Many birds that chronically pick will eventually destroy feather follicles, and thus, feathers may never regrow. Regardless of any treatments instituted, owners may need to accept the fact that their bird may always pick. Treatments include treating any infections found, removing any parasites, collaring (only if the bird is doing damage to itself), correcting any nutritional problems, working to correct any problems with the uropygial gland, perhaps trying one of the drugs used to treat behavioral problems (hopefully after having a consultation with an avian behaviorist) or trying a hormone, such as HCG or leuprolide acetate. If giardiasis has been diagnosed, during and after treatment, the bird should be converted to a water bottle to prevent reinfestation. (Anyone who knows me knows that I constantly recommend switching birds to water bottles to prevent subclinical bacterial infections, as well as protozoal problems.)
Rarely mites are responsible for feather picking. One can test for this by covering the cage at night with a white sheet and examining it in the morning for black or red dots the size of pepper. Dermanyssus mites feed at night, sucking blood, making the bird agitated, then the mites crawl off to hide during the day in crevasses in the cage, perches, toys, etc. These mites are different than the mites causing a powdery appearance to budgies around the beak, cere, eyes, feet and vent, called Knemidokoptes.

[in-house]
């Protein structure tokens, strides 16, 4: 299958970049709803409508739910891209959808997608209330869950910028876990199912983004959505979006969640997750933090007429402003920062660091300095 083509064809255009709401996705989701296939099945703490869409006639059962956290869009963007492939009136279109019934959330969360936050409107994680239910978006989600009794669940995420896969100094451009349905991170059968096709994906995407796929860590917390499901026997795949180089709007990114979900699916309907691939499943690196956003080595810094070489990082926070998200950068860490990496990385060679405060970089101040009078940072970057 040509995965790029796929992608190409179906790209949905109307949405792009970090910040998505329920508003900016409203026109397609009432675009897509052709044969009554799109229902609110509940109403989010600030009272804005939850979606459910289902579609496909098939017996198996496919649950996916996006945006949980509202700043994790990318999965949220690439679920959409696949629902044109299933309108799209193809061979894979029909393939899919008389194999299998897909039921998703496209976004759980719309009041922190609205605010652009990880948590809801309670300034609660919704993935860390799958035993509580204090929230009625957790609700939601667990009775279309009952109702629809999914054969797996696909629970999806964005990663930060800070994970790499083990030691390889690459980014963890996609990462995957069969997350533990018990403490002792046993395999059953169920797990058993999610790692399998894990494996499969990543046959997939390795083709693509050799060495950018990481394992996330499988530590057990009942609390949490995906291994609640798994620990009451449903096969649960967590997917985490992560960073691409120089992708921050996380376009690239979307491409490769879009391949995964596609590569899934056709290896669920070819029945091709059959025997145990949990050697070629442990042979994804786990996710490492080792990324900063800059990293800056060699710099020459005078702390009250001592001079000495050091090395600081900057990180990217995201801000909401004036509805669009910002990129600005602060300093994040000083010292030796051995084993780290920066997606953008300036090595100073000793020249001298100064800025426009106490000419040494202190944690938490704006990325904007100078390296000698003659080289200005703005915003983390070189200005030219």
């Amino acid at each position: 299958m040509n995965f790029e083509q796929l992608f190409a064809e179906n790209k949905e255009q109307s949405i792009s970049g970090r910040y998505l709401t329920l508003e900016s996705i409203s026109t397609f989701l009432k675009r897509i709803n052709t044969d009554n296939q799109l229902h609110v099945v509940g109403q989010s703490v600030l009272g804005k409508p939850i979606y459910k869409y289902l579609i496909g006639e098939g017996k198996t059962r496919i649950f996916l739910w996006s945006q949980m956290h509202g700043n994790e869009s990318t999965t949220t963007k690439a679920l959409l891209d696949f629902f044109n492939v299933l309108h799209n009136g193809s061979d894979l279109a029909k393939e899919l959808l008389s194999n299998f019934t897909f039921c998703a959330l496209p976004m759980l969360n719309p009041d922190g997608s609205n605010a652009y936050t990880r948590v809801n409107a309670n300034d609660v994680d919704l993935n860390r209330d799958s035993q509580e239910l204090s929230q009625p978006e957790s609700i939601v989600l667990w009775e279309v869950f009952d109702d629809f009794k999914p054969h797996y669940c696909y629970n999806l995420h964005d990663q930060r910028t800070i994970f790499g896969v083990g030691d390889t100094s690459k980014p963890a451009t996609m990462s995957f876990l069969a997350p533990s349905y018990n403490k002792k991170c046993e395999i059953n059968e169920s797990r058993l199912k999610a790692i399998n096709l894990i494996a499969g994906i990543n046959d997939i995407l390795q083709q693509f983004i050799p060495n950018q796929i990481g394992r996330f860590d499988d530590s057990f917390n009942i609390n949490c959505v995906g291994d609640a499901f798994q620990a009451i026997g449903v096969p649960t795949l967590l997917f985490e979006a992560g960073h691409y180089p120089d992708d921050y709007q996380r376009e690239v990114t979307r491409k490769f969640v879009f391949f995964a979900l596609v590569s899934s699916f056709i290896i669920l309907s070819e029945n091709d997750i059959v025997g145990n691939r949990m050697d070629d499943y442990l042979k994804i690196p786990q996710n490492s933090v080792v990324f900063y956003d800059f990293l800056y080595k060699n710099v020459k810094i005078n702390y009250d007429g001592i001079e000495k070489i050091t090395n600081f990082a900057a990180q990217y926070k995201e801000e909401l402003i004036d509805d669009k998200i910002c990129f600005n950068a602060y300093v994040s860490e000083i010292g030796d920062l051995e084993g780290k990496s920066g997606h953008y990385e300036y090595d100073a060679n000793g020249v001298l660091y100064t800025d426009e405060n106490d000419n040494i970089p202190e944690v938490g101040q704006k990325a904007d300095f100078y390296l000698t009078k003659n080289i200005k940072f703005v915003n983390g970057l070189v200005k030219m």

Feather picking is a complex problem with no simple solution in many cases. While owners would like a quick fix, a pill or a spray, often, it takes team-work between the veterinarian, owner and behaviorist, to uncover the reasons for the problem, and to apply the correct treatment. And when all possibilities have been exhausted, the owner may need to accept the fact that the bird may always pick. Thinking that the bird should be placed into a breeding program to make it happy is often ineffective. Many plucked birds are happily breeding, yet still plucking. In my opinion, there are many contented, adjusted birds that pluck out of habit. If that is the case, once medical and serious behavioral problems have been ruled out, you need to accept that and enjoy your relationship with your bird, and stop seeking some miracle cure that doesn't exist.
Copyright © 2006 Margaret A. Wissman, D.V.M., D.A.B.V.P.
All Rights Reserved